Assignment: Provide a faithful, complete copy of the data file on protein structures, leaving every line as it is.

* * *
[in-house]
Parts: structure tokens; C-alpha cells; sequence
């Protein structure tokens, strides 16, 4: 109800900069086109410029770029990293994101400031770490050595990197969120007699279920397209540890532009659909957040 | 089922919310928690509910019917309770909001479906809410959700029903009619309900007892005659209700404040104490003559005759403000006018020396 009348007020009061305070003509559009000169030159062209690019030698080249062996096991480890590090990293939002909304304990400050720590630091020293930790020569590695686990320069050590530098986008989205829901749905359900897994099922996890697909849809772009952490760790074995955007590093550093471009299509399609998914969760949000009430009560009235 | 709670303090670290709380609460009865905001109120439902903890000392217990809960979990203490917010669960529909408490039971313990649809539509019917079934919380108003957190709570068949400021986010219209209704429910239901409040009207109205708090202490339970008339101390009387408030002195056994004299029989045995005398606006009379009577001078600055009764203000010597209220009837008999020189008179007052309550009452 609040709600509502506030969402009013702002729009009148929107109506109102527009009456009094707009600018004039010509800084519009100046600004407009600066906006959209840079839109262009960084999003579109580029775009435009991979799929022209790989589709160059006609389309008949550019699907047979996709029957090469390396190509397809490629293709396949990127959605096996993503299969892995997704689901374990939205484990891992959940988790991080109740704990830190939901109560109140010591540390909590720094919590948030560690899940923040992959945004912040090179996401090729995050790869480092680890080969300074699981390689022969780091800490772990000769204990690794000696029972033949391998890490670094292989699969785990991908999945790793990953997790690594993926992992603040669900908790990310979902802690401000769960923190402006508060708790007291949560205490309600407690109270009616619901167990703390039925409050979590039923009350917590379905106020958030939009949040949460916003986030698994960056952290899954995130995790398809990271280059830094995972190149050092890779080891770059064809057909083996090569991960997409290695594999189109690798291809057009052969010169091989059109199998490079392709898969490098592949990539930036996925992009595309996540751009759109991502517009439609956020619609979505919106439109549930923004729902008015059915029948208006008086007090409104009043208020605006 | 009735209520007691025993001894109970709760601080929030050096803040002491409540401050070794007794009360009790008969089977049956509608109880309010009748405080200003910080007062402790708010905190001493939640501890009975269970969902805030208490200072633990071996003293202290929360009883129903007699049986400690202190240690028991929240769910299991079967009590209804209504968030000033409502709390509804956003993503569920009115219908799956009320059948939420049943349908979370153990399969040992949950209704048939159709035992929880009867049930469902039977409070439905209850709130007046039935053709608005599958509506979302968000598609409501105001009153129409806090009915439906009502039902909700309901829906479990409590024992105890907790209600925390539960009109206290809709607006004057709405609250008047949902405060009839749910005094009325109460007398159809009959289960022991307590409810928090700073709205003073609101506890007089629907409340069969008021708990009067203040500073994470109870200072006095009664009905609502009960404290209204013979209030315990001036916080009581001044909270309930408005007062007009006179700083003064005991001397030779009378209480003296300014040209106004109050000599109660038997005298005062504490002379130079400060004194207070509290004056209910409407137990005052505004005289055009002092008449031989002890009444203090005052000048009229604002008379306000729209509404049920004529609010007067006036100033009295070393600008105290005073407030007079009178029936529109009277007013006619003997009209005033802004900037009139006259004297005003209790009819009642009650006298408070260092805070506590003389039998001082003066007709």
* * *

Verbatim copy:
[in-house]
Parts: structure tokens; C-alpha cells; sequence
């Protein structure tokens, strides 16, 4: 109800900069086109410029770029990293994101400031770490050595990197969120007699279920397209540890532009659909957040 | 089922919310928690509910019917309770909001479906809410959700029903009619309900007892005659209700404040104490003559005759403000006018020396 009348007020009061305070003509559009000169030159062209690019030698080249062996096991480890590090990293939002909304304990400050720590630091020293930790020569590695686990320069050590530098986008989205829901749905359900897994099922996890697909849809772009952490760790074995955007590093550093471009299509399609998914969760949000009430009560009235 | 709670303090670290709380609460009865905001109120439902903890000392217990809960979990203490917010669960529909408490039971313990649809539509019917079934919380108003957190709570068949400021986010219209209704429910239901409040009207109205708090202490339970008339101390009387408030002195056994004299029989045995005398606006009379009577001078600055009764203000010597209220009837008999020189008179007052309550009452 609040709600509502506030969402009013702002729009009148929107109506109102527009009456009094707009600018004039010509800084519009100046600004407009600066906006959209840079839109262009960084999003579109580029775009435009991979799929022209790989589709160059006609389309008949550019699907047979996709029957090469390396190509397809490629293709396949990127959605096996993503299969892995997704689901374990939205484990891992959940988790991080109740704990830190939901109560109140010591540390909590720094919590948030560690899940923040992959945004912040090179996401090729995050790869480092680890080969300074699981390689022969780091800490772990000769204990690794000696029972033949391998890490670094292989699969785990991908999945790793990953997790690594993926992992603040669900908790990310979902802690401000769960923190402006508060708790007291949560205490309600407690109270009616619901167990703390039925409050979590039923009350917590379905106020958030939009949040949460916003986030698994960056952290899954995130995790398809990271280059830094995972190149050092890779080891770059064809057909083996090569991960997409290695594999189109690798291809057009052969010169091989059109199998490079392709898969490098592949990539930036996925992009595309996540751009759109991502517009439609956020619609979505919106439109549930923004729902008015059915029948208006008086007090409104009043208020605006 | 009735209520007691025993001894109970709760601080929030050096803040002491409540401050070794007794009360009790008969089977049956509608109880309010009748405080200003910080007062402790708010905190001493939640501890009975269970969902805030208490200072633990071996003293202290929360009883129903007699049986400690202190240690028991929240769910299991079967009590209804209504968030000033409502709390509804956003993503569920009115219908799956009320059948939420049943349908979370153990399969040992949950209704048939159709035992929880009867049930469902039977409070439905209850709130007046039935053709608005599958509506979302968000598609409501105001009153129409806090009915439906009502039902909700309901829906479990409590024992105890907790209600925390539960009109206290809709607006004057709405609250008047949902405060009839749910005094009325109460007398159809009959289960022991307590409810928090700073709205003073609101506890007089629907409340069969008021708990009067203040500073994470109870200072006095009664009905609502009960404290209204013979209030315990001036916080009581001044909270309930408005007062007009006179700083003064005991001397030779009378209480003296300014040209106004109050000599109660038997005298005062504490002379130079400060004194207070509290004056209910409407137990005052505004005289055009002092008449031989002890009444203090005052000048009229604002008379306000729209509404049920004529609010007067006036100033009295070393600008105290005073407030007079009178029936529109009277007013006619003997009209005033802004900037009139006259004297005003209790009819009642009650006298408070260092805070506590003389039998001082003066007709």